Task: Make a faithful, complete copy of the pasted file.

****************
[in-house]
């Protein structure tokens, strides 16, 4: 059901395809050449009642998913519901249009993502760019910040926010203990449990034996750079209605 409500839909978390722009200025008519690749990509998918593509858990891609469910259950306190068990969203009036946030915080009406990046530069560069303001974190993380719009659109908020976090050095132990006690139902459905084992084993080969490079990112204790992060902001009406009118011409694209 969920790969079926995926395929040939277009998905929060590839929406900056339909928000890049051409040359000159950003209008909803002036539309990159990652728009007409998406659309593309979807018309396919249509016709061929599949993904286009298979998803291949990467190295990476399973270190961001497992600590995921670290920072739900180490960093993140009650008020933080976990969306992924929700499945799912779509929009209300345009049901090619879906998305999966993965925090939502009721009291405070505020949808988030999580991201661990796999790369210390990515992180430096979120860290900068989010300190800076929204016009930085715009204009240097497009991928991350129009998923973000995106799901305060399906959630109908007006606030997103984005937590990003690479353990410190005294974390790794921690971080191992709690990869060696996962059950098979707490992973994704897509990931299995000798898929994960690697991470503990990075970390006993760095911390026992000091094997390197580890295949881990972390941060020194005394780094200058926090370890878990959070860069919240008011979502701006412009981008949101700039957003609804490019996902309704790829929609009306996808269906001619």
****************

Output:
[in-house]
């Protein structure tokens, strides 16, 4: 059901395809050449009642998913519901249009993502760019910040926010203990449990034996750079209605 409500839909978390722009200025008519690749990509998918593509858990891609469910259950306190068990969203009036946030915080009406990046530069560069303001974190993380719009659109908020976090050095132990006690139902459905084992084993080969490079990112204790992060902001009406009118011409694209 969920790969079926995926395929040939277009998905929060590839929406900056339909928000890049051409040359000159950003209008909803002036539309990159990652728009007409998406659309593309979807018309396919249509016709061929599949993904286009298979998803291949990467190295990476399973270190961001497992600590995921670290920072739900180490960093993140009650008020933080976990969306992924929700499945799912779509929009209300345009049901090619879906998305999966993965925090939502009721009291405070505020949808988030999580991201661990796999790369210390990515992180430096979120860290900068989010300190800076929204016009930085715009204009240097497009991928991350129009998923973000995106799901305060399906959630109908007006606030997103984005937590990003690479353990410190005294974390790794921690971080191992709690990869060696996962059950098979707490992973994704897509990931299995000798898929994960690697991470503990990075970390006993760095911390026992000091094997390197580890295949881990972390941060020194005394780094200058926090370890878990959070860069919240008011979502701006412009981008949101700039957003609804490019996902309704790829929609009306996808269906001619």